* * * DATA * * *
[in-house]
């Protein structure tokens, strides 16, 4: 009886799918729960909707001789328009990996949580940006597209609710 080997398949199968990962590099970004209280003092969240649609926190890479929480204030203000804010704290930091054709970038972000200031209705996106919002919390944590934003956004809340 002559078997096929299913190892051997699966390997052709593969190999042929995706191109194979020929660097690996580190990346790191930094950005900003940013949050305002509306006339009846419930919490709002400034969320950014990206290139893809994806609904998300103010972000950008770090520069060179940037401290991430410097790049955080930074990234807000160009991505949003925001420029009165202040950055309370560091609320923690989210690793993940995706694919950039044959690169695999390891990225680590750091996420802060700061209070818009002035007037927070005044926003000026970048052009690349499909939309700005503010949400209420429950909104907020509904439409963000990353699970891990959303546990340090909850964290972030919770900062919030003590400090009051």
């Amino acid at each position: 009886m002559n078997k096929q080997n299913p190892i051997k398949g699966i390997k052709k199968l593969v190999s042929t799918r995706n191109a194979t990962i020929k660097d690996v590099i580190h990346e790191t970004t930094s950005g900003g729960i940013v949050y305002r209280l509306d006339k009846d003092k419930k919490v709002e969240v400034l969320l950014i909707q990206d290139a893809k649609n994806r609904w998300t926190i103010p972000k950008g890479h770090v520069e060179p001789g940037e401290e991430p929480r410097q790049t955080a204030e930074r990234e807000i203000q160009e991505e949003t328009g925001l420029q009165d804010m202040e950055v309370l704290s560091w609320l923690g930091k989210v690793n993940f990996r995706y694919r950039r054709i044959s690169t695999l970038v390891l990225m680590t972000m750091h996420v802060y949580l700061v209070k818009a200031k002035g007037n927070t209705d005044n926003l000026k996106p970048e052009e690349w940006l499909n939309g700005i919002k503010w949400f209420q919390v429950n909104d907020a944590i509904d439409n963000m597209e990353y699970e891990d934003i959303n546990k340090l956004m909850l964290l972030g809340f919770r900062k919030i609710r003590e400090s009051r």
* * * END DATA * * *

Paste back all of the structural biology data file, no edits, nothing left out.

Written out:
[in-house]
């Protein structure tokens, strides 16, 4: 009886799918729960909707001789328009990996949580940006597209609710 080997398949199968990962590099970004209280003092969240649609926190890479929480204030203000804010704290930091054709970038972000200031209705996106919002919390944590934003956004809340 002559078997096929299913190892051997699966390997052709593969190999042929995706191109194979020929660097690996580190990346790191930094950005900003940013949050305002509306006339009846419930919490709002400034969320950014990206290139893809994806609904998300103010972000950008770090520069060179940037401290991430410097790049955080930074990234807000160009991505949003925001420029009165202040950055309370560091609320923690989210690793993940995706694919950039044959690169695999390891990225680590750091996420802060700061209070818009002035007037927070005044926003000026970048052009690349499909939309700005503010949400209420429950909104907020509904439409963000990353699970891990959303546990340090909850964290972030919770900062919030003590400090009051």
């Amino acid at each position: 009886m002559n078997k096929q080997n299913p190892i051997k398949g699966i390997k052709k199968l593969v190999s042929t799918r995706n191109a194979t990962i020929k660097d690996v590099i580190h990346e790191t970004t930094s950005g900003g729960i940013v949050y305002r209280l509306d006339k009846d003092k419930k919490v709002e969240v400034l969320l950014i909707q990206d290139a893809k649609n994806r609904w998300t926190i103010p972000k950008g890479h770090v520069e060179p001789g940037e401290e991430p929480r410097q790049t955080a204030e930074r990234e807000i203000q160009e991505e949003t328009g925001l420029q009165d804010m202040e950055v309370l704290s560091w609320l923690g930091k989210v690793n993940f990996r995706y694919r950039r054709i044959s690169t695999l970038v390891l990225m680590t972000m750091h996420v802060y949580l700061v209070k818009a200031k002035g007037n927070t209705d005044n926003l000026k996106p970048e052009e690349w940006l499909n939309g700005i919002k503010w949400f209420q919390v429950n909104d907020a944590i509904d439409n963000m597209e990353y699970e891990d934003i959303n546990k340090l956004m909850l964290l972030g809340f919770r900062k919030i609710r003590e400090s009051r």